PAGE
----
>But God… by Casey Lute a Book Review

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Cruciform Press has published another great book: But God… by Casey Lute. This is a wonderful book that deals with the two words in the Bible that I have always underlined and highlighted on my Bible: But God…
Cruciform Press
In his new book, Casey Lute goes through different key passages in the Scriptures that points us to those “But God…” moments that change everything.

“To the left of “But God” in Scripture appear some of the worst human atrocities, characterized by disobedience and rebellion. To the left of “But God” is hopelessness, darkness, and death. But to its right, following “But God,” readers of Scripture will find hope, light, and life. Following God’s intervention, the story of Scripture becomes one of grace, righteousness, and justice….  

‘But God’ marks God’s relentless, merciful interventions in human history.

Lute’s style is very readable, you really won’t want to put the book down, until you finish it.   Lute is very clear but not simplistic. He quotes and points to many different sources. I really think this is a book that I would have enjoyed more if it were longer.
This book also helped me greatly to see a wonderful way to preach the gospel with unbelievers.  What a marvelous way to talk about God’s redemptive plan sharing through all the “But God… moments” in history. If it were not for those two words we would be dead and without hope.
“But God…” is also an excellent source to share the doctrines of grace with those who are not familiar with them.  In a very simple way to understand, Lute’s way of sharing the redemptive story, draws the reader to the conclusion that men are absolutely incapable of saving themselves, unless God intervenes; unless we have a “But God…” moment in our life.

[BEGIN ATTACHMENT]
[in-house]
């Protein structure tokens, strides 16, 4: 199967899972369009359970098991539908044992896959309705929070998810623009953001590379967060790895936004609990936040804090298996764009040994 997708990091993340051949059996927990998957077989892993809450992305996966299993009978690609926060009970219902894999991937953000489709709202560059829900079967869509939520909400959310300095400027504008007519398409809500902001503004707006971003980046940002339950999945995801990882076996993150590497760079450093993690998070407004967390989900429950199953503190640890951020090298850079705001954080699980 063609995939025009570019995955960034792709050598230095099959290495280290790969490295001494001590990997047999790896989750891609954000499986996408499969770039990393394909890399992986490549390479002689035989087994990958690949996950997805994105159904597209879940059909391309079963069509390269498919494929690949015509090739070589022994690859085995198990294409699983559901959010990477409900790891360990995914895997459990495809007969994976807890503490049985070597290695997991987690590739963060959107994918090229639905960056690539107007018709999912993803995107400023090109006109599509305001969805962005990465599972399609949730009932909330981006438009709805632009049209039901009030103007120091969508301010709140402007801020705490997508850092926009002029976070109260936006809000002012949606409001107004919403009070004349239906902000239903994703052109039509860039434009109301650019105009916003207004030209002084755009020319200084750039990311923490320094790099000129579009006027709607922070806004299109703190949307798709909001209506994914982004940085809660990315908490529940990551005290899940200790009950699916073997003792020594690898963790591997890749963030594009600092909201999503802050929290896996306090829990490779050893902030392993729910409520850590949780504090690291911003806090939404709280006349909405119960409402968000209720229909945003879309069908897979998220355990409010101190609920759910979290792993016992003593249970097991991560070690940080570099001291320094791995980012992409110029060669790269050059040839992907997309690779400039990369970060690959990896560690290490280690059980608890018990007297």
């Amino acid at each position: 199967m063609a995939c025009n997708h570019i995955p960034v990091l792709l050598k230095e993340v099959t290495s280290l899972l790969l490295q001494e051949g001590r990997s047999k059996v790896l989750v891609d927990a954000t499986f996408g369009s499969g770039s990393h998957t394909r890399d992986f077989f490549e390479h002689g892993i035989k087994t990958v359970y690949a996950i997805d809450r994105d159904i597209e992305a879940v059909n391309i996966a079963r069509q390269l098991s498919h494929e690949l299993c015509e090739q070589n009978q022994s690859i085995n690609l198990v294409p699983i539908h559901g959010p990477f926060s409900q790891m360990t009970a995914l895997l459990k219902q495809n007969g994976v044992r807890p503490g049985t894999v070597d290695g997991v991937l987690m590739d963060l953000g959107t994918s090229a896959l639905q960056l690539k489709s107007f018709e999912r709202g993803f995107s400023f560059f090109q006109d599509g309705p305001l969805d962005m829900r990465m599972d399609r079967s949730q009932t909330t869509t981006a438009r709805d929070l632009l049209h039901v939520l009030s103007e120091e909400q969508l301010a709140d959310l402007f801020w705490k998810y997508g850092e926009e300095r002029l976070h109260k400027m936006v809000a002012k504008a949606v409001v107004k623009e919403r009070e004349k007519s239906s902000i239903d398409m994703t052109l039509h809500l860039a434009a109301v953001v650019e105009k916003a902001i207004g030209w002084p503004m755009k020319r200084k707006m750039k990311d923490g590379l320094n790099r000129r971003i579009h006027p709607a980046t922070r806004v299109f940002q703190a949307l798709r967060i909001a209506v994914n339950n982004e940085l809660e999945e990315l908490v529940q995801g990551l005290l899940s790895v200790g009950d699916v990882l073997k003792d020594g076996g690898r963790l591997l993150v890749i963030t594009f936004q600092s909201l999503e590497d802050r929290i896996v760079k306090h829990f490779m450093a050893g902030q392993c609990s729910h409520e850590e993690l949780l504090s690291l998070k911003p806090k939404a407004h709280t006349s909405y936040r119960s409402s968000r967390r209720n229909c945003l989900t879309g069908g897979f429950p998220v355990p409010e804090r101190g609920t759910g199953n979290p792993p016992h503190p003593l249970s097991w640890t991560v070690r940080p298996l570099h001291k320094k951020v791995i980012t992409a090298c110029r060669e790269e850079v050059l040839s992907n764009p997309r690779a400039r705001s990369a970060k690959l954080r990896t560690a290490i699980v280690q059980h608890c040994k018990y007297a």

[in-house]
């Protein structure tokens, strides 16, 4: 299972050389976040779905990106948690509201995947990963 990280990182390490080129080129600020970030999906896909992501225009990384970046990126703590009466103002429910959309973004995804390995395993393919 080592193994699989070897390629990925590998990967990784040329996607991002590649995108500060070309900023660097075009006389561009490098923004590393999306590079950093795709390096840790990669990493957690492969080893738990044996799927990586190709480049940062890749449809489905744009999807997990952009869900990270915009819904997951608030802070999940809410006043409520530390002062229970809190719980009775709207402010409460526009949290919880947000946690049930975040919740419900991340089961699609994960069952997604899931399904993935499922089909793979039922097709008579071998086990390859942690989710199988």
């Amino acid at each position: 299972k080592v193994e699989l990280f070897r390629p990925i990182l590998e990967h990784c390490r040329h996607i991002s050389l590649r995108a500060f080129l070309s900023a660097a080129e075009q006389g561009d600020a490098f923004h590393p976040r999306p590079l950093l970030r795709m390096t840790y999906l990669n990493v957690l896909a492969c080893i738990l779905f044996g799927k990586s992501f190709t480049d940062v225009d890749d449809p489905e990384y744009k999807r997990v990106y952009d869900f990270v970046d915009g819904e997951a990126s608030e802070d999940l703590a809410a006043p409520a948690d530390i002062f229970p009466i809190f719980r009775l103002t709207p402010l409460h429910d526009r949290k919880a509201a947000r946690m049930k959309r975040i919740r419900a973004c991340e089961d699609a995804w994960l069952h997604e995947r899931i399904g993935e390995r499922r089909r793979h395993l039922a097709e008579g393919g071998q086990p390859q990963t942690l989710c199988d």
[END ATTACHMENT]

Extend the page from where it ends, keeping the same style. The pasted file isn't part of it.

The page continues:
Few of my favorite quotes are these:

“Some say “God helps those who help themselves,” but the Bible says the exact opposite: God helps the helpless. God helps those who, left to themselves, would die in their sins. He even helps those who hate him and who, by nature, continually oppose him. He does this because he is not like us. By nature, he is “merciful and gracious, slow to anger, and abounding in steadfast love and faithfulness” (Exodus 34:6).”

If we believe the Bible’s teaching that we have been saved simply because God chose to save us, shouldn’t this stir us up to help those in need, even those who do not deserve it? Should it not make us kind and patient toward others, and far less tempted to be critical of those who do not “measure up”? Should we not be the most loving, encouraging, forgiving, and compassionate people on earth? The doctrine of election calls us to teach others the truth in love, not flee them in fear, not reject or look down on them in pride.”

The God Who Loves So does God love us because we are lovable? Quite the opposite. We all followed sin, Satan, and self. Apart from God’s gracious intervention, we would have remained objects of his wrath instead of recipients of his grace. But God chose to show grace, and in doing so, he chose us.

This is a book I would definitely recommend for those who been amazed by those two words in the Bible; and also for those who doesn’t know the powerful meaning of “But God…”

Becky

An advanced electronic copy of this book was provided by Cruciform Press for review purposes.

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